New Ways to Visualize and Work with Geospatial Data Released
The NASA Socioeconomic Data and Applications Center has recently released new versions of several different interactive mapping tools that provide users with new ways to visualize, analyze, and utilize geospatial data on population, environment, hazards, and related topics. These tools enable users to compare different data sets at local to global scales, to identify the number of people exposed to natural hazards or environmental extremes, and to utilize their mobile devices to assess their location relative to recent hazard events.
Version 2 of the SEDAC Map Viewer now implements an innovative four-window map view to make it easier to compare data layers from SEDAC’s diverse data holdings. Users may arrange the windows to show different maps for the same geographic region, focus in on different parts of the world for a single map layer, or illustrate changing spatial patterns over time. For example, a user could compare current population, land use, and urban expansion potential across Europe or Asia, visualize air quality levels in different urban areas around the world, or utilize the Anthropogenic Biomes data collection to visualize long-term land use change over three centuries, 1700–2000. The viewer supports toggling between the four windows and a more traditional single-window view, as well as direct links to download data for interest.
The SEDAC Population Estimation Service, which provides estimates of the number of people residing in an area of interest without having to download and analyze large amounts of spatial data, has been updated with data from the new Gridded Population of the World Version 4 (GPWv4) data set, including estimates for the years 2000, 2005, 2010, 2015, and 2020. The SEDAC Population Estimator Web App enables users to draw a polygon or circle around an area of interest, and then calls on the Population Estimation Service to obtain an estimate of the population in 2015 living in that area. Those who develop their own mapping tools are free to access and utilize the Service through open international standards.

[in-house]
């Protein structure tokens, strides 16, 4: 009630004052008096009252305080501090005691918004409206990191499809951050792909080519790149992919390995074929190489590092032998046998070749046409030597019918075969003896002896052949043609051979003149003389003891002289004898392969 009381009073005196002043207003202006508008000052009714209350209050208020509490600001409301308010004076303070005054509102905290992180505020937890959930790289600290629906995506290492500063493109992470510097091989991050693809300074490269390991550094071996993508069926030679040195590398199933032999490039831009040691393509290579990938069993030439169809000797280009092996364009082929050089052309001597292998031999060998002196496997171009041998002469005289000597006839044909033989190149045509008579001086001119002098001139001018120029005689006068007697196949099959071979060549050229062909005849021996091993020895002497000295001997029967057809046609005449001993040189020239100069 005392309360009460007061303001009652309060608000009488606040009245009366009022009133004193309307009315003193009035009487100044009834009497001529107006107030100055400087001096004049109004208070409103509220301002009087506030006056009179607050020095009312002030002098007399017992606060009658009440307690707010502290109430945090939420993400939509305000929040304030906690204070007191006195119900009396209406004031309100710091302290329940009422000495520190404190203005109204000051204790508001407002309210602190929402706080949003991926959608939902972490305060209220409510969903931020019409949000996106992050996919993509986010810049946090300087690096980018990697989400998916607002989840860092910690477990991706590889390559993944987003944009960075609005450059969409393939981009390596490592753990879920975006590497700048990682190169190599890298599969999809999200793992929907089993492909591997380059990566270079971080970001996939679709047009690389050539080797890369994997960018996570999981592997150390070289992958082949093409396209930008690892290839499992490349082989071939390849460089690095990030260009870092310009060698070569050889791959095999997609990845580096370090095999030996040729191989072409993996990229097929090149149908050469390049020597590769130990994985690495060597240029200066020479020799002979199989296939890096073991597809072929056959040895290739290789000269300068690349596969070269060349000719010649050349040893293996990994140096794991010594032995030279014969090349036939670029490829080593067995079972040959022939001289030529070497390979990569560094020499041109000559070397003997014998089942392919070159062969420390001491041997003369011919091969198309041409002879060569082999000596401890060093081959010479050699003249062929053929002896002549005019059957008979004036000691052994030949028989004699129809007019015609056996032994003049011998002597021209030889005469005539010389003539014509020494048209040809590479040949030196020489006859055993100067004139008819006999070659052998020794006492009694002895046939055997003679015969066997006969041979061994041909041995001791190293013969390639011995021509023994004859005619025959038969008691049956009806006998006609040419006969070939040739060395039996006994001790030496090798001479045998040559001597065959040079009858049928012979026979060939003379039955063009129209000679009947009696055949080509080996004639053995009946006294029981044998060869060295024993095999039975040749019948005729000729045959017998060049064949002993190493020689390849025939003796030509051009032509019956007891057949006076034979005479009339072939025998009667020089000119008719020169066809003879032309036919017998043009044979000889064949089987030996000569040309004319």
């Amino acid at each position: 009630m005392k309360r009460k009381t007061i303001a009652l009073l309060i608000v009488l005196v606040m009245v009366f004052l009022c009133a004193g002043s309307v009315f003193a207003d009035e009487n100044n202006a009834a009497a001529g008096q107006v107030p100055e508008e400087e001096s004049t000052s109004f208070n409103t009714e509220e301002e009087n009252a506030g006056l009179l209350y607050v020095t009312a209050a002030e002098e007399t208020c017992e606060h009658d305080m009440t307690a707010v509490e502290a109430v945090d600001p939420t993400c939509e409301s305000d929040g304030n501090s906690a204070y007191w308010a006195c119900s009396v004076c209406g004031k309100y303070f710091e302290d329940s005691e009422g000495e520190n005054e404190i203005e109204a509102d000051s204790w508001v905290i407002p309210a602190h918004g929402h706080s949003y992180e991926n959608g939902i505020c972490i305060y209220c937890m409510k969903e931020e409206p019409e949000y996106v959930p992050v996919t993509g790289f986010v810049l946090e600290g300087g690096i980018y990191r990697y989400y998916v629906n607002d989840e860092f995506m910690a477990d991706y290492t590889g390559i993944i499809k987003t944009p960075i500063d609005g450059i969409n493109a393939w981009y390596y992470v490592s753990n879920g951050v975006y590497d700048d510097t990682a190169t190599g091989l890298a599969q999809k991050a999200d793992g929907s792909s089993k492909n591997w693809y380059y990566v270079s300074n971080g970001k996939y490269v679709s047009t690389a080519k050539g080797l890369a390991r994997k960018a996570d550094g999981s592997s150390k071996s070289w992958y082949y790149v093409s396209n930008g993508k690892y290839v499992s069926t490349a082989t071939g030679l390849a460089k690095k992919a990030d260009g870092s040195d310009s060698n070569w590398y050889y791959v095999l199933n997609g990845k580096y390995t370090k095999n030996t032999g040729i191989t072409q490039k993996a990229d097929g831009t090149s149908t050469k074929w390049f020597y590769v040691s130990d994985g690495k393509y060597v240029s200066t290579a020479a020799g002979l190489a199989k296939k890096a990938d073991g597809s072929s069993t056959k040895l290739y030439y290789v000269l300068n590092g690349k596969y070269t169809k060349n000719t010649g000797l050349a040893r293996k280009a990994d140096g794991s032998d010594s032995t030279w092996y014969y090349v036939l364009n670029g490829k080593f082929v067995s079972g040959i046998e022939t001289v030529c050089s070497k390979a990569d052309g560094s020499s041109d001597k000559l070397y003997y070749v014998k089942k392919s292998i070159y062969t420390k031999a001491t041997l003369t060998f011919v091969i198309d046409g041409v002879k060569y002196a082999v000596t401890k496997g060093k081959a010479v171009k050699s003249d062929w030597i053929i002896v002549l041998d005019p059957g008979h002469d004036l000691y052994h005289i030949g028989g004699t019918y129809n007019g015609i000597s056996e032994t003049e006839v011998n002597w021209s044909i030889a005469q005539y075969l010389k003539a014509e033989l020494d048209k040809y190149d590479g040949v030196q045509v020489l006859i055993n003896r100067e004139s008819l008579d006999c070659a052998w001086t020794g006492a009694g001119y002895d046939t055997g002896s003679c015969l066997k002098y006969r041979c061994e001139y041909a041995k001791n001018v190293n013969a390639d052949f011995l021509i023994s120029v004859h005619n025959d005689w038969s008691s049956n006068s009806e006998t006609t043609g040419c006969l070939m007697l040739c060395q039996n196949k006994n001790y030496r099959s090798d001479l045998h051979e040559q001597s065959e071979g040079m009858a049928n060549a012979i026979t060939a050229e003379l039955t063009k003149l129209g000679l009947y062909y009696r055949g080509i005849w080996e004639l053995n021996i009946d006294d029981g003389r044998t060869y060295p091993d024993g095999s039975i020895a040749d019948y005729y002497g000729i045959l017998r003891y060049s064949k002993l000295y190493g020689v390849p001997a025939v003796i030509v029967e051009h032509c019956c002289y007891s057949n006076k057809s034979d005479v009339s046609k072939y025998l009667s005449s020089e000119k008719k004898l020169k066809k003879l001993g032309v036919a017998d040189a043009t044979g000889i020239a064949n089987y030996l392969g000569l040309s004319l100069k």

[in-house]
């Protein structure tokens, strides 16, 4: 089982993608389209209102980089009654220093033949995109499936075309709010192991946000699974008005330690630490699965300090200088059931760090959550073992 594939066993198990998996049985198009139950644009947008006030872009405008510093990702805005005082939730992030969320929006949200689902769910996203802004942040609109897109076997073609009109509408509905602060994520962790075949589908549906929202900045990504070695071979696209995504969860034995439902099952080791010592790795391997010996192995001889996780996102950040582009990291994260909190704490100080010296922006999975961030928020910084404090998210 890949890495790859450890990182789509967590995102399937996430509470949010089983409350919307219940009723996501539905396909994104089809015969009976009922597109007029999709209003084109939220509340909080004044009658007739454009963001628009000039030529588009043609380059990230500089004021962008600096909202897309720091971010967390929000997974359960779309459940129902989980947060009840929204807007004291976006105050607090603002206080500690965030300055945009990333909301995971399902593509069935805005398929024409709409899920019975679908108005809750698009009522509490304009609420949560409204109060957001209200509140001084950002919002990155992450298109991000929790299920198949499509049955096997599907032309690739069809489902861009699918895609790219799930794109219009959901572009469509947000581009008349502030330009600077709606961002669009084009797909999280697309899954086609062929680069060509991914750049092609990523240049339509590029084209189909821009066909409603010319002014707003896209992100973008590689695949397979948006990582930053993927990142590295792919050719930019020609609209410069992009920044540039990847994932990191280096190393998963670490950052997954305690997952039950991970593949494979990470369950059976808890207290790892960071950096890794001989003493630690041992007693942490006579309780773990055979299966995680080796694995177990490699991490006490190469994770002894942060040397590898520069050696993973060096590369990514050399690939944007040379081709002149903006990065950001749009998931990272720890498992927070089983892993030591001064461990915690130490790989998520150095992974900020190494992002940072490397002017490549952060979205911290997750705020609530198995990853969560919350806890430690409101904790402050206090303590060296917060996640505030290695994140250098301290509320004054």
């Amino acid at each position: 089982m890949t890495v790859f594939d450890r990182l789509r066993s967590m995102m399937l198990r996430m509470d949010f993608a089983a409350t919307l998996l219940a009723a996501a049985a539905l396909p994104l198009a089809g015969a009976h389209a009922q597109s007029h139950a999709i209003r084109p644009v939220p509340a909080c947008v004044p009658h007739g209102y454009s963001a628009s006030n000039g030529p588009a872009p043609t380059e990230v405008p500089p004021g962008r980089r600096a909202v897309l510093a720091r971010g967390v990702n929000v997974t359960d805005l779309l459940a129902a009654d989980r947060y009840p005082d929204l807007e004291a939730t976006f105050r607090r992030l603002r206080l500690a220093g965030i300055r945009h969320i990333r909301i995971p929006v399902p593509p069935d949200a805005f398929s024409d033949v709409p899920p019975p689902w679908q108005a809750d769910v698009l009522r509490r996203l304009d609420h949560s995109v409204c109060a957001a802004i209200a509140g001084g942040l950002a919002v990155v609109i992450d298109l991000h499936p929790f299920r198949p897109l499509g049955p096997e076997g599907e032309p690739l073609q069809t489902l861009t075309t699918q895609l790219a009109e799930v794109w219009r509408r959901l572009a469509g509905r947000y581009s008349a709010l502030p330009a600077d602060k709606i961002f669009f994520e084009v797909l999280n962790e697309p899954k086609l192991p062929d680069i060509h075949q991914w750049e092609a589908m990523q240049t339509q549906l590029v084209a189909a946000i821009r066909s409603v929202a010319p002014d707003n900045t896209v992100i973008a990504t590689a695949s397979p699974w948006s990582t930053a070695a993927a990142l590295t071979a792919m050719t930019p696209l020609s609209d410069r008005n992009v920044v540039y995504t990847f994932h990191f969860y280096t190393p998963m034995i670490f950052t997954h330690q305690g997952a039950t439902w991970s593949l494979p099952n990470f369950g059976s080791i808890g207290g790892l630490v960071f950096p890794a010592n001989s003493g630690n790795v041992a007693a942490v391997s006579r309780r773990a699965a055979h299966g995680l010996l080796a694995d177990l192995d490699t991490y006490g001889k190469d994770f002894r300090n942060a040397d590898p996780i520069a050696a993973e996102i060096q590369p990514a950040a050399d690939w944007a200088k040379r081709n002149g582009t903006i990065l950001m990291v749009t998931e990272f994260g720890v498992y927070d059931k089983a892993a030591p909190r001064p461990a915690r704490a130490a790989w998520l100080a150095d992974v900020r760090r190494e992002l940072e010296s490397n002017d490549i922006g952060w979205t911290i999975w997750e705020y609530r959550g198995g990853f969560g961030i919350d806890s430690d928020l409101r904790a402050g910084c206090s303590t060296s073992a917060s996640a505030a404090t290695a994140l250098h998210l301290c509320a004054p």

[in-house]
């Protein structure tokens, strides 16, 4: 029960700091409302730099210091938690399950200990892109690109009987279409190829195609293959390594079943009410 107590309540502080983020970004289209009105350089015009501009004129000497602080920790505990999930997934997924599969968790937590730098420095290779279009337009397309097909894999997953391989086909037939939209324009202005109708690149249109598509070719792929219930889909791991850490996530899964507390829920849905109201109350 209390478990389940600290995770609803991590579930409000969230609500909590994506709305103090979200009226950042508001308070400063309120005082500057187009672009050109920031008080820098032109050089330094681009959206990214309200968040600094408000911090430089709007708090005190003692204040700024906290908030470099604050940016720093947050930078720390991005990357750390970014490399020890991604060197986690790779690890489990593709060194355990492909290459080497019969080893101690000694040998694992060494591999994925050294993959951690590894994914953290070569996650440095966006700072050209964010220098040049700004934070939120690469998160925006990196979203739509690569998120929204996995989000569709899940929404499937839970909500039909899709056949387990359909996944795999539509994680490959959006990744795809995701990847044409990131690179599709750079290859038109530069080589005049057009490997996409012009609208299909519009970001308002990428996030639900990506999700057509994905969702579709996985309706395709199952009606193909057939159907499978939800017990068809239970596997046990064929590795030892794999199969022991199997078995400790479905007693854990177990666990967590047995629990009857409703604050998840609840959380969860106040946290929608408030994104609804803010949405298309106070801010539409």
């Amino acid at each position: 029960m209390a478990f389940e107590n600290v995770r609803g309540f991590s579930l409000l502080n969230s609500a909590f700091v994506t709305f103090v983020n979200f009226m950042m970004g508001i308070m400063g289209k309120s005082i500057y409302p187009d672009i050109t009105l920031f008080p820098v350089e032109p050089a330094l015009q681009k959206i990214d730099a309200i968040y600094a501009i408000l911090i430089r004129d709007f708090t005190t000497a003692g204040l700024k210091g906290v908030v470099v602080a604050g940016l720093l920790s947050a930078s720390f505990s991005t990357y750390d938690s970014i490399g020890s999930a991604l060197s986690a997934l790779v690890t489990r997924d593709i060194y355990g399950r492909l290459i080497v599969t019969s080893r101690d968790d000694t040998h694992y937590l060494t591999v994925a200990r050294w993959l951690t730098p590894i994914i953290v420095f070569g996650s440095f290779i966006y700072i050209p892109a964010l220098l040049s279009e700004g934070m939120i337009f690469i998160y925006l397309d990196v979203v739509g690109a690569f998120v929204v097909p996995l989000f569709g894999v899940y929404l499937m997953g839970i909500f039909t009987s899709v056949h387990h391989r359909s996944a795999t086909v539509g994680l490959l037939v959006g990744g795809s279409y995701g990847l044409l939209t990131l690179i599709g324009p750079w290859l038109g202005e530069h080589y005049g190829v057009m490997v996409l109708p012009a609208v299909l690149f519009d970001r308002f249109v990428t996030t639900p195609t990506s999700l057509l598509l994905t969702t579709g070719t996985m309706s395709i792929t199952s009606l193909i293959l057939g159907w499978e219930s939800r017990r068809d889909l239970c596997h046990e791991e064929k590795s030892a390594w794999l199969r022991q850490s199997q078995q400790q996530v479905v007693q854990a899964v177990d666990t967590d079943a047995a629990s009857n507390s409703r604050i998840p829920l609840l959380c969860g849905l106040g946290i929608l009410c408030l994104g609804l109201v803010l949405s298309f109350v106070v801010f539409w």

SEDAC′s mobile application for iOS devices, the Hazards and Population Mapper (HazPop), has also been updated with GPWv4 data. The app displays recent data on hazards such as earthquakes, tornados, and fires, and selected remote sensing imagery from NASA satellites, in conjunction with population and infrastructure data. It also supports location-based services such as estimating the total population near a user′s current location, a recent hazard event, or other point of interest or setting monitoring areas and proximity alerts. HazPop version 1.3 is available free of charge through the Itunes store.
SEDAC Mapping Tools